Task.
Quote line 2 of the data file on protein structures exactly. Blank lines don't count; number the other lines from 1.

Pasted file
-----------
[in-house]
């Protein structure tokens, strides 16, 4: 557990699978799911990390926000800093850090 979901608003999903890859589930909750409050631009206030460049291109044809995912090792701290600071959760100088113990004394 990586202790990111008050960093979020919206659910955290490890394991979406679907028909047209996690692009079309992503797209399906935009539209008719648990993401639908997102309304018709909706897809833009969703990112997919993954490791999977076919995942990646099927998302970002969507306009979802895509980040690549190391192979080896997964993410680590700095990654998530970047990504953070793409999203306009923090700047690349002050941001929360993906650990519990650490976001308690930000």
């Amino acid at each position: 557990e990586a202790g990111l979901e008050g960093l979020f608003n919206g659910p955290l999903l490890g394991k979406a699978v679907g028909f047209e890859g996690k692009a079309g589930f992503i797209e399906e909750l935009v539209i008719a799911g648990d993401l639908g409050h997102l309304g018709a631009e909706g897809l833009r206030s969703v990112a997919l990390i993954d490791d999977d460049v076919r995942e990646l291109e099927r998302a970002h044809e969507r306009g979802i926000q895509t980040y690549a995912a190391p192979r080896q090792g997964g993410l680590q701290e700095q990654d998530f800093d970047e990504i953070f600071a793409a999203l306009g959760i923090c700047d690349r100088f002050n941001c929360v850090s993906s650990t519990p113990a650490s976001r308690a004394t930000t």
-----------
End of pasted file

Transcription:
């Protein structure tokens, strides 16, 4: 557990699978799911990390926000800093850090 979901608003999903890859589930909750409050631009206030460049291109044809995912090792701290600071959760100088113990004394 990586202790990111008050960093979020919206659910955290490890394991979406679907028909047209996690692009079309992503797209399906935009539209008719648990993401639908997102309304018709909706897809833009969703990112997919993954490791999977076919995942990646099927998302970002969507306009979802895509980040690549190391192979080896997964993410680590700095990654998530970047990504953070793409999203306009923090700047690349002050941001929360993906650990519990650490976001308690930000």